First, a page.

Photographing a spider's fangs


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Spiders don’t bother me at all, but if I was an arachnophobe…wow. You might want to consider moving that pic below the cut.

Yes, I know, I know, we’re all overprivileged, oversensitive, cotton-swaddled adult infants who should man and/or woman up, but still…

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That’s an impressive set of fangs, there. Nature can be pretty slick.

It obviously has none of the visceral punch; but what’s really disconcerting is that the myriad subtly engineered venom proteins that those brutally elegant fangs are prepped to deliver are vastly more elegant, sophisticated, and precise than their delivery mechanism.

Being able to grow a couple of syringes on your face is a neat trick; but having venom sacs that ‘know’ more about disruption of life-critical cellular functions than some chemical warfare PhDs without even bringing consciousness and general-purpose cognition to the game is just plain scary.


The wonder of evolution is that such elegant complexity can evolve without intentionality. Even our human intentionality evolved without intentionality, which may be the greatest wonder of all.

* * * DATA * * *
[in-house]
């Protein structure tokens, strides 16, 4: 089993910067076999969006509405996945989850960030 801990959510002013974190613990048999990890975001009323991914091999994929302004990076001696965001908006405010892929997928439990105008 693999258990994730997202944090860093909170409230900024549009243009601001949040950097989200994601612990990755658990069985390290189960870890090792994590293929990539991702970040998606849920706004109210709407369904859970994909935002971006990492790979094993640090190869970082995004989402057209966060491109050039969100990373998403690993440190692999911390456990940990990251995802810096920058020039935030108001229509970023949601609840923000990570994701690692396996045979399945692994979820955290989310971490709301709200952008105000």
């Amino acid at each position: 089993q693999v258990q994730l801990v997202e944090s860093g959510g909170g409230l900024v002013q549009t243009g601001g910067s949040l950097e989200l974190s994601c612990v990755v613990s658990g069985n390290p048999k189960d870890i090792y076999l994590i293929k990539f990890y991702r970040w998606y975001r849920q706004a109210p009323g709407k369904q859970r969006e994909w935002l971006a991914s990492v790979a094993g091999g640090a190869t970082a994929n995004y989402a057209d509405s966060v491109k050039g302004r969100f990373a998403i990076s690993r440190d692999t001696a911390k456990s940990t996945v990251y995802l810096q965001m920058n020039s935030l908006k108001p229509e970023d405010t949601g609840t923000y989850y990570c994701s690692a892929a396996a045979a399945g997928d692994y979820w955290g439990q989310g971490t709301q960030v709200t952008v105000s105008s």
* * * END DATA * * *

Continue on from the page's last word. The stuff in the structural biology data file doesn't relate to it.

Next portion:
Have I used the word ‘intentionality’ enough in this comment? No. Intentionality.

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Well, technology certainly helps to creep me out much more efficiently. And I like spiders.

posting in this thread before catgrin.


It never ceases to amaze me how elegant the results of cycles of mutation and selection are for brute-forcing fascinating solutions in the face of massive search spaces.

Even in areas where one would naively suspect that you can just throw some math at it, genetic algorithms come up with some crazy stuff. “Evolved Antennas”, for instance are some of the weirdest and most unintuitive looking RF emitters you could ever hope to meet, not the sort of thing a human would design; but they work. Well.

That IS a great shot! LOVE IT!!!

Some spiders are better than others about doing displays, and that plus size makes for an easier camera target. Sydney Funnel Web spiders aren’t small, and they have prominent fangs. Here’s a scale pic, so people will have a better idea of their size. (It’s not me in the photo.)

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The fangs of a funnel-web spider are very strong—they can pierce through shoe leather and fingernails.

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The zoom feature on that pic is what makes it. Quick, someone make it into a GIF. I have people to distress…

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When my brother and were kids we used to make scrap books of pictures like that I remember a full page photo of a turantula. Too bad that stuff got pitched 40 years ago because it would have been cool just to see all those old photos from Look and Life and the Saturday Evening Post.


I used to have a real problem, being alarmed when coming across pictures of spiders when flipping pages of books or magazines. This pic may have cured me.

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